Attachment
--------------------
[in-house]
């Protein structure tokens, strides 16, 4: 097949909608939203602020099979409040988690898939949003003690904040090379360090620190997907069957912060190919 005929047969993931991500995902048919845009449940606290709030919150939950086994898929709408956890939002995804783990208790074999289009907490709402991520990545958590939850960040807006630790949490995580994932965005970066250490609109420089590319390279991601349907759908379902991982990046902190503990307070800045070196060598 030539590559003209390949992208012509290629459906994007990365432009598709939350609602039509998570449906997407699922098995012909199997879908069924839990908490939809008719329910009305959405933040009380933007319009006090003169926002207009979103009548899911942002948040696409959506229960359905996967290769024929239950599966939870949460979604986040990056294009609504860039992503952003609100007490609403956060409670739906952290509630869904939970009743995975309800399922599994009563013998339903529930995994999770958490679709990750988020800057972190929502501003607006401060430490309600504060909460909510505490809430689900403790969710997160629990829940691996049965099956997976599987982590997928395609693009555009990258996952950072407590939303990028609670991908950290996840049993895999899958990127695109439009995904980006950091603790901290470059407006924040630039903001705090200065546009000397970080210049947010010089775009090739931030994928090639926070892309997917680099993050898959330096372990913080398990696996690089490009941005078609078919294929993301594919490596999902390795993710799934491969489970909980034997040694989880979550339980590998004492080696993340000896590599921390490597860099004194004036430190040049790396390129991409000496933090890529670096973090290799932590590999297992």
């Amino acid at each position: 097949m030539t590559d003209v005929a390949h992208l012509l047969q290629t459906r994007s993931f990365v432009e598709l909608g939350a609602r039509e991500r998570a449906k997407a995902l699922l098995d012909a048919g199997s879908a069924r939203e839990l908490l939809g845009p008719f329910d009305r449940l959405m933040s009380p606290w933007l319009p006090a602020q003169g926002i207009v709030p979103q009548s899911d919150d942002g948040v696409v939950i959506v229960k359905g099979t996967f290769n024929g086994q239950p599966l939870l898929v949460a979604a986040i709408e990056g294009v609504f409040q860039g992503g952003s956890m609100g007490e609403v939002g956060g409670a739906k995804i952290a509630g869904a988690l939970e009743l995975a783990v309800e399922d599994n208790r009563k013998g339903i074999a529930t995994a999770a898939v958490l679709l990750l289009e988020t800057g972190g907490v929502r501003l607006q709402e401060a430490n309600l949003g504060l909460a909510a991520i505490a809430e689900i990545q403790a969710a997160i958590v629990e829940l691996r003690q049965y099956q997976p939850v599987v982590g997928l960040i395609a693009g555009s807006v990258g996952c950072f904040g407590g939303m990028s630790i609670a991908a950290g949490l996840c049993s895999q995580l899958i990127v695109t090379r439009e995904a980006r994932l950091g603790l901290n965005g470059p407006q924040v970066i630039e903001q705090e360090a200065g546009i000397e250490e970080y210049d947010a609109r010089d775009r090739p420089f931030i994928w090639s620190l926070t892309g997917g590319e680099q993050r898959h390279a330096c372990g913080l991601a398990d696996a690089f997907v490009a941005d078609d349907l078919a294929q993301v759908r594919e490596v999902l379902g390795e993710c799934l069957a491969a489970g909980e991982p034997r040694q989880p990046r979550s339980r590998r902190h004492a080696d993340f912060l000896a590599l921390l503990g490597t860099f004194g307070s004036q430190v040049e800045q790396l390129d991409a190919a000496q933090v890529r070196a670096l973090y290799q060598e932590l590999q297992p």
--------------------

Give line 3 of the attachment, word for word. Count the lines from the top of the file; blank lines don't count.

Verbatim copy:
């Amino acid at each position: 097949m030539t590559d003209v005929a390949h992208l012509l047969q290629t459906r994007s993931f990365v432009e598709l909608g939350a609602r039509e991500r998570a449906k997407a995902l699922l098995d012909a048919g199997s879908a069924r939203e839990l908490l939809g845009p008719f329910d009305r449940l959405m933040s009380p606290w933007l319009p006090a602020q003169g926002i207009v709030p979103q009548s899911d919150d942002g948040v696409v939950i959506v229960k359905g099979t996967f290769n024929g086994q239950p599966l939870l898929v949460a979604a986040i709408e990056g294009v609504f409040q860039g992503g952003s956890m609100g007490e609403v939002g956060g409670a739906k995804i952290a509630g869904a988690l939970e009743l995975a783990v309800e399922d599994n208790r009563k013998g339903i074999a529930t995994a999770a898939v958490l679709l990750l289009e988020t800057g972190g907490v929502r501003l607006q709402e401060a430490n309600l949003g504060l909460a909510a991520i505490a809430e689900i990545q403790a969710a997160i958590v629990e829940l691996r003690q049965y099956q997976p939850v599987v982590g997928l960040i395609a693009g555009s807006v990258g996952c950072f904040g407590g939303m990028s630790i609670a991908a950290g949490l996840c049993s895999q995580l899958i990127v695109t090379r439009e995904a980006r994932l950091g603790l901290n965005g470059p407006q924040v970066i630039e903001q705090e360090a200065g546009i000397e250490e970080y210049d947010a609109r010089d775009r090739p420089f931030i994928w090639s620190l926070t892309g997917g590319e680099q993050r898959h390279a330096c372990g913080l991601a398990d696996a690089f997907v490009a941005d078609d349907l078919a294929q993301v759908r594919e490596v999902l379902g390795e993710c799934l069957a491969a489970g909980e991982p034997r040694q989880p990046r979550s339980r590998r902190h004492a080696d993340f912060l000896a590599l921390l503990g490597t860099f004194g307070s004036q430190v040049e800045q790396l390129d991409a190919a000496q933090v890529r070196a670096l973090y290799q060598e932590l590999q297992p």